NEW YORK-- If you're looking for progress from the New York Knicks, you obviously have to look hard. But we might have found something Wednesday night: Thanks largely to Zach Randolph's 27 points and 16 rebounds, those familiar "Fire Isiah" chants at the Madison Square Garden didn't start until the final minute.The rest of the evening, though, will be remembered for what we saw from Kevin Durant from start to finish. In his first-ever professional visit to MSG, Durant not only settled any lingering doubt about who will be named Rookie of the Year in 2008 but also offered a tantalizing glimpse of the days when his Seattle SuperSonics are a credible NBA team. After the Sonics' 117-110 victory -- featuring 30 points, five boards and four assists in 35 minutes from the spectacular Durant -- it was easy to forget that the ROY front-runner's team (6-17) actually owns a worse record than the wretched Knicks (6-15). The difference between the clubs lies, of course, in the medium- and long-term outlooks for both, at least as far as on-court performance is concerned. Durant was not the only outstanding young player on this Sonics crew. Fellow rookie Jeff Green likewise made an impression with his 17 points and five rebounds and the efforts of various role players almost made you forget that Seattle had lost by 27 points in Chicago just 24 hours earlier. "I was nervous coming here and playing in the Garden, but it was fun," Durant said. "I think we played very well. It's the Garden. Everyone says it's the best arena in the world. Right before we went out, my heart was beating real fast." If he was nervous, well, you couldn't tell. Nor will you soon forget Durant's thunderous two-handed dunk with 56 seconds to play that put his team ahead, 114-108, and put away a Knicks team spiraling all over again. Durant's poise and willingness to take the game on his shoulders down the stretch was particularly impressive, enabling him to become the first Knicks rookie opponent to score 30 in his Garden debut since Houston's Steve Francis in 1999-2000. With Durant and Green at the core of the Sonics, the future is starting to look promising wherever this organization calls home in the future. But if the Knicks can't beat the Sonics now, when Durant and Green are just starting out, there's really only one promise you can make when it comes to the home team: Isiah-related abuse from the crowd won't be dying down any time soon.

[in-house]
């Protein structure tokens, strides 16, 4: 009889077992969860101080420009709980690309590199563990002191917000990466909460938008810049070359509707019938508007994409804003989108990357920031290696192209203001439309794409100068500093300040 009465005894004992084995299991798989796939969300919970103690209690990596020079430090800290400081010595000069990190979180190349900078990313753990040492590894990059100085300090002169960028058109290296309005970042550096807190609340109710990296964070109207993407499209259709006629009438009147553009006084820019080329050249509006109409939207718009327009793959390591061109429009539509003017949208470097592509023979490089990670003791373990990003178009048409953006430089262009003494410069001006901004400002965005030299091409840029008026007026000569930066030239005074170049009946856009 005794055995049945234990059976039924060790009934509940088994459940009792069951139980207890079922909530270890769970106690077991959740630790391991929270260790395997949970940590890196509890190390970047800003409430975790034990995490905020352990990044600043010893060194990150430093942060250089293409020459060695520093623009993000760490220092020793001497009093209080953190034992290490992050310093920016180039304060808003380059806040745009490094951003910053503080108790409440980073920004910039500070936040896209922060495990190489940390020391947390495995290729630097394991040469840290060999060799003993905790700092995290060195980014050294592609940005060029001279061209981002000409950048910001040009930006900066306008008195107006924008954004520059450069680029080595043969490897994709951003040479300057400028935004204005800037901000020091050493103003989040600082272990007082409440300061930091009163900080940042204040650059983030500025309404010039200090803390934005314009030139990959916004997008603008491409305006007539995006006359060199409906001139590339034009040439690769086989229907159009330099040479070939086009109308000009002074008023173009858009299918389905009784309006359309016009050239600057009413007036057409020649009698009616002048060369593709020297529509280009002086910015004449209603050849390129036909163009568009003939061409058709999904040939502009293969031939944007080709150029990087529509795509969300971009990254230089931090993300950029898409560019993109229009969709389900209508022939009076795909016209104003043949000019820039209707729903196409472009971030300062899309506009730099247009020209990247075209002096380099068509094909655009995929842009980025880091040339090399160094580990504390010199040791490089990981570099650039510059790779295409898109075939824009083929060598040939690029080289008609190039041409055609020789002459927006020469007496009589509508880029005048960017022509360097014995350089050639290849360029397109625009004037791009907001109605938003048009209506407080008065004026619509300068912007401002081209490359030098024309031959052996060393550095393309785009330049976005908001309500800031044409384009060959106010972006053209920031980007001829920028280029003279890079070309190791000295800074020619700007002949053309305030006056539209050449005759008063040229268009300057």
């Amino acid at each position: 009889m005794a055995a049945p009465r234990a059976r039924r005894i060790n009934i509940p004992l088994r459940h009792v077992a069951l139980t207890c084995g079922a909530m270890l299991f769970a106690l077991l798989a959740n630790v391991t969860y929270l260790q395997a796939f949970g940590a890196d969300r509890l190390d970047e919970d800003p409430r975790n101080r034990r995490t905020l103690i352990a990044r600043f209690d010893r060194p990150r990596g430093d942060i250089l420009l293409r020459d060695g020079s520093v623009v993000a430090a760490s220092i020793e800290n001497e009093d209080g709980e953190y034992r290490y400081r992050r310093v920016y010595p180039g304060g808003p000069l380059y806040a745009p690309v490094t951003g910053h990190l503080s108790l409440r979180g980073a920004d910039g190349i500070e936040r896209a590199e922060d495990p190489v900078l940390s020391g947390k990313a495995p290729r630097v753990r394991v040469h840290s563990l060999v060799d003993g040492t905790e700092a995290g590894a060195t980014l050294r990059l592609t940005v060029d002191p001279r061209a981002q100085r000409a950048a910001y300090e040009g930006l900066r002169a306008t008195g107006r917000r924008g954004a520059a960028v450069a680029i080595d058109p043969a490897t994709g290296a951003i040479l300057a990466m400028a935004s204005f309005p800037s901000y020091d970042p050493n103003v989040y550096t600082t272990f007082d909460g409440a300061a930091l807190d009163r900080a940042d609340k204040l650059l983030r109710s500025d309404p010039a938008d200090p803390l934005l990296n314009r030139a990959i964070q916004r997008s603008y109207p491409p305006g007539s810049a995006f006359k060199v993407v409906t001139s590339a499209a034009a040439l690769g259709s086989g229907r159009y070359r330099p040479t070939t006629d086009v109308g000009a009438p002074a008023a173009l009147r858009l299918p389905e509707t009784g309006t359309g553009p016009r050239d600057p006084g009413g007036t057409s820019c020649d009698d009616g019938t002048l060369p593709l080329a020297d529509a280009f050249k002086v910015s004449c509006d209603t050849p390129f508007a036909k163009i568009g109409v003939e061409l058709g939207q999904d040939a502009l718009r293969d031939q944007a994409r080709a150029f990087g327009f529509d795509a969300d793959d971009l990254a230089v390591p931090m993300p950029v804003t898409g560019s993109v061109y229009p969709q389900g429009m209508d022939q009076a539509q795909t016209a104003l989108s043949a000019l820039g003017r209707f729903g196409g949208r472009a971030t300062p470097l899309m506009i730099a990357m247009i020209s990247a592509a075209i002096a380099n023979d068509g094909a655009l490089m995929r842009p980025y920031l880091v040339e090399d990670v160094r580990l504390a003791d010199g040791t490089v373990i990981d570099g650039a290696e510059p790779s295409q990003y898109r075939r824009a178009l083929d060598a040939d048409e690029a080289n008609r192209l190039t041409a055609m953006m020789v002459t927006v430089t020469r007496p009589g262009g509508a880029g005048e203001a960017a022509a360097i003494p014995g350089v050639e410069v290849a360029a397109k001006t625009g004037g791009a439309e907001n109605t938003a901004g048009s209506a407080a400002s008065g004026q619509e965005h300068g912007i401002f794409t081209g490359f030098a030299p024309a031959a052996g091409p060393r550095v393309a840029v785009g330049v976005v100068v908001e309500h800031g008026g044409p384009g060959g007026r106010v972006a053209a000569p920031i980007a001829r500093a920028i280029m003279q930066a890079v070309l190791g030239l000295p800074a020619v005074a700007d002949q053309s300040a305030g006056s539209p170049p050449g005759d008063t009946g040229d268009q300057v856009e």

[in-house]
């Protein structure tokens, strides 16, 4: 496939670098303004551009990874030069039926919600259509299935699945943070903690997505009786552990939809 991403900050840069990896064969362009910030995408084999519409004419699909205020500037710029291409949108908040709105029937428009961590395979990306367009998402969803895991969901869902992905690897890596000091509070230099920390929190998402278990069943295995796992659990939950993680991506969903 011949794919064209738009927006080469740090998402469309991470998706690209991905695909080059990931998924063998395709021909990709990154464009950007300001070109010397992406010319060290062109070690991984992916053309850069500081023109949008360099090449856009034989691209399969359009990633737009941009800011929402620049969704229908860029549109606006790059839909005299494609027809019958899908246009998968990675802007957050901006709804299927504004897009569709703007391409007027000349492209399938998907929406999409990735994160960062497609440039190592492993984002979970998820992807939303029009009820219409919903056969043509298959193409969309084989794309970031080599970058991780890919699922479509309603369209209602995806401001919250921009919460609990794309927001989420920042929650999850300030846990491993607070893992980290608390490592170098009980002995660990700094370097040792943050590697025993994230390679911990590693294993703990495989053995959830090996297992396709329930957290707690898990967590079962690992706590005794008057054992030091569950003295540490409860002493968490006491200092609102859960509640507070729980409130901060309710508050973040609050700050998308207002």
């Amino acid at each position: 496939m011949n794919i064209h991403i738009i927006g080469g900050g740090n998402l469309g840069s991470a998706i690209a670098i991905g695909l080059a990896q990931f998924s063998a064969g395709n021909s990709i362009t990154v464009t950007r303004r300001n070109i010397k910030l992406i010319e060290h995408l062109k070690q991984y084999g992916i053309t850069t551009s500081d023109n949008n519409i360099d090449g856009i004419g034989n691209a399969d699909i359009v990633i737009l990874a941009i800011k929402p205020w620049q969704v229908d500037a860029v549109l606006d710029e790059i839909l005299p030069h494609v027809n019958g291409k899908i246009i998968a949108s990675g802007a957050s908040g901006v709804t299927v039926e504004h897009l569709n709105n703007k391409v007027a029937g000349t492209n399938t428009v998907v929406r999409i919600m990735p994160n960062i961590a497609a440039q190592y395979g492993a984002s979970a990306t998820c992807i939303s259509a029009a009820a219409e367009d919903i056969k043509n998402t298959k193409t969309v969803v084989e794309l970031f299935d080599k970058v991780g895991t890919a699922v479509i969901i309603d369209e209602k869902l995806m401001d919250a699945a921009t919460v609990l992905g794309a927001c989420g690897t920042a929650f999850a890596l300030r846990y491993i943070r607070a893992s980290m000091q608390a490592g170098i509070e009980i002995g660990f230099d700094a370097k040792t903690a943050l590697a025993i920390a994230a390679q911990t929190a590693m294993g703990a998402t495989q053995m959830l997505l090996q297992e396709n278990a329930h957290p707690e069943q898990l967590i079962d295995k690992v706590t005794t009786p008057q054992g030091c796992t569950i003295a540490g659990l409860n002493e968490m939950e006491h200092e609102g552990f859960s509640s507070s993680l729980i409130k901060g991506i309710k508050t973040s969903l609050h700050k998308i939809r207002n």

Dirk Nowitzki went 0-for-3 from 3-point range Wednesday in the Mavericks 92-78 loss to the Raptors. It's his third game this season going 0-for-3 or worse. He had only two such games all of last season.The career 38 percent 3-point shooter is shooting at a 31 percent rate this year. Looks like the top of the key area is no place for Dirk this season (see chart below).